Speaking of silent films on Blu-ray: the recently released Wings is beautifully done with a new music score. Sunrise may be hard to find. when I bought it on DVD, I had to buy several other Fox titles before they'd allow me to order Sunrise. PM me if you cannot find it at a decent price. I don't have Netflix any more, so I do not know if they offer it.
I found it at Archive.org, so I'll watch it as soon as I have the opportunity. I've never heard of Wings, but I'll check that one out as well.
Wings is a WWI epic directed by William Wellman. Wellman had been a pilot in the Lafayette Escadrille during the war, and used his experience to make the definitive film about WWI air combat. It's about two guys (Buddy Rogers and Richard Arlen) in love with the same girl (Jobyna Ralston, who starred in some of Harold Lloyd's best comedies). The girl loves Arlen, but Rogers thinks she loves him. Rogers is oblivious to the fact that his friend and fellow car enthusiast Clara Bow (the 'It' girl) is in love with him.
The two enlist to fight as pilots and though rivals, they become fast friends. The air scenes are exhilarating because they were shot from the air. Wellman had cameras mounted in front of or behind the actors' heads while an unseen pilot actually flies the plane. So, you feel you are seeing actual air combat with no silly back projection. The climax of the film left my wife in tears. The new Blu-ray is spectacular. If you see it, see that version, either on Blu or DVD. Previous releases only had an organ score.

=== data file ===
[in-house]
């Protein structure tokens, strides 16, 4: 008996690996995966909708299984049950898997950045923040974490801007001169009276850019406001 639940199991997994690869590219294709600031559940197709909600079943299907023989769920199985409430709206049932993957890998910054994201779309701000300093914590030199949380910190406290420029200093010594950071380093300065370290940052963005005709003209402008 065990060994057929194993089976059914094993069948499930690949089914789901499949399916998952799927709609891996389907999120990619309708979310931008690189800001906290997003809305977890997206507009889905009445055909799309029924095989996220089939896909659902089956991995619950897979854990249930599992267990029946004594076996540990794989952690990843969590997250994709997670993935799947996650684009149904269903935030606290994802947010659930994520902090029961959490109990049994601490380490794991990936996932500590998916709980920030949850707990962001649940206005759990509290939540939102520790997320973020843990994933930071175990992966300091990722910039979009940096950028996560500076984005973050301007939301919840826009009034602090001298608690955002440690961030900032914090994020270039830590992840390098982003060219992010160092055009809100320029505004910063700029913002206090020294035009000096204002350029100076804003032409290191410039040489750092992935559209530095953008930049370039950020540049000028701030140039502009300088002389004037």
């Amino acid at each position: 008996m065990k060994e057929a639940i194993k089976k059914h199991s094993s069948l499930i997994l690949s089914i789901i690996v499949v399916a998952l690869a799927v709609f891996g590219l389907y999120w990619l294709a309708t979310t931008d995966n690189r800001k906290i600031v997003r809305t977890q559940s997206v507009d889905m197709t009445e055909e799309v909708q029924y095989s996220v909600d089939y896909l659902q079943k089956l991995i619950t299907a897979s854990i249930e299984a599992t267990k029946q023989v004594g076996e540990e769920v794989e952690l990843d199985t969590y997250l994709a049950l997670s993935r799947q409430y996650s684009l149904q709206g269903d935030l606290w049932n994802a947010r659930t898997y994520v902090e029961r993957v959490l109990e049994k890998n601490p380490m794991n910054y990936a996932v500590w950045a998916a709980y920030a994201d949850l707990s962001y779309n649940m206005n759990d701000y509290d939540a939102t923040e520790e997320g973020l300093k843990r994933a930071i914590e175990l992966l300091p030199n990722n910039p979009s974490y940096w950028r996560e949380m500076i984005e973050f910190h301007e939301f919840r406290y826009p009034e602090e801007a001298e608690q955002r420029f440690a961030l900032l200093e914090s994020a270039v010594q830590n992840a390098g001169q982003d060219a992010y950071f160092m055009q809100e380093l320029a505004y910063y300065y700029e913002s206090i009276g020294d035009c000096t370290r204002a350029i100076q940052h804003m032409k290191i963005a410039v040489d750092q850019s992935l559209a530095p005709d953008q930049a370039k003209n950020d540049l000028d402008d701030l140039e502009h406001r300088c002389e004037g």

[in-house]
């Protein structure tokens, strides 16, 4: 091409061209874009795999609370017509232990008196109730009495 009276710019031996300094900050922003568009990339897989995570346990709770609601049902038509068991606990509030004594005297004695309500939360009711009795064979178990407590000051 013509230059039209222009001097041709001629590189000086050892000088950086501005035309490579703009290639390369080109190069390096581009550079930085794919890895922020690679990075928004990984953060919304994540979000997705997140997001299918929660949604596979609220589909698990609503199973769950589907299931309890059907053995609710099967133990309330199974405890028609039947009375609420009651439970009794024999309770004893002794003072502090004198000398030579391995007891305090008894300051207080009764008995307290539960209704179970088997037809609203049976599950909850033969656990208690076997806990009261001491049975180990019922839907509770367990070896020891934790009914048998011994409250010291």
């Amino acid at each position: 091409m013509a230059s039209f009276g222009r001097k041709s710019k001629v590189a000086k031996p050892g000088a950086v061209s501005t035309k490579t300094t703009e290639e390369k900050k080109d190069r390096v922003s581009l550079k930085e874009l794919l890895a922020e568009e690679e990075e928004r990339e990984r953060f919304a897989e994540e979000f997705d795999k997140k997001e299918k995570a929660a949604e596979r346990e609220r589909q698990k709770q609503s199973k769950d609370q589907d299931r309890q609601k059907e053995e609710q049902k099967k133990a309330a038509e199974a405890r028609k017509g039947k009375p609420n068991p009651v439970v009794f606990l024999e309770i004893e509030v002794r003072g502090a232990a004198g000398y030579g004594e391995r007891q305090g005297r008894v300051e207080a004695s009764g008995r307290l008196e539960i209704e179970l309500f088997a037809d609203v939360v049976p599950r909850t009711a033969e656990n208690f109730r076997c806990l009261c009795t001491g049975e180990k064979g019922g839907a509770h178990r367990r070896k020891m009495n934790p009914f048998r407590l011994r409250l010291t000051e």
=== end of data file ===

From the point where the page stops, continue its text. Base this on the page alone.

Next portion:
While on the subject of silent WWI films, also try King Vidor's The Big Parade, starring matinee idol John Gilbert. it has never been released on DVD or Blu-ray, but it shows up on TCM. It's another movie with a tearjerker (though sweet) ending.
With a rousing review like that, I’ll definitely have to check out Wings.
I just finished watching Sunrise. You were right. That was a great film! Each scene was like a painting. I really liked the "Luncheon of the Boating Party" in the beginning. Obviously the director was paying homage to the Renoir painting.
The director used the multiple exposures of the same film to really excellent levels in the film. There was a traveling matte shot that I'm not sure how he did without a green screen. It was really phenomenal.
If I can offer a criticism...I love my wife. I would do anything for her. I would die to save her, but I'm not sure that I could forgive her after she tried to kill me. That's not something that you can just gloss over in your relationship.
As soon as the wife was woozy from drinking, I knew what was going to happen. I knew that he would give her the bulrushes to save her.
The ending was satisfying. It was sort of a 'rebirth from the water'.
Next I'll watch Wings like you recommended.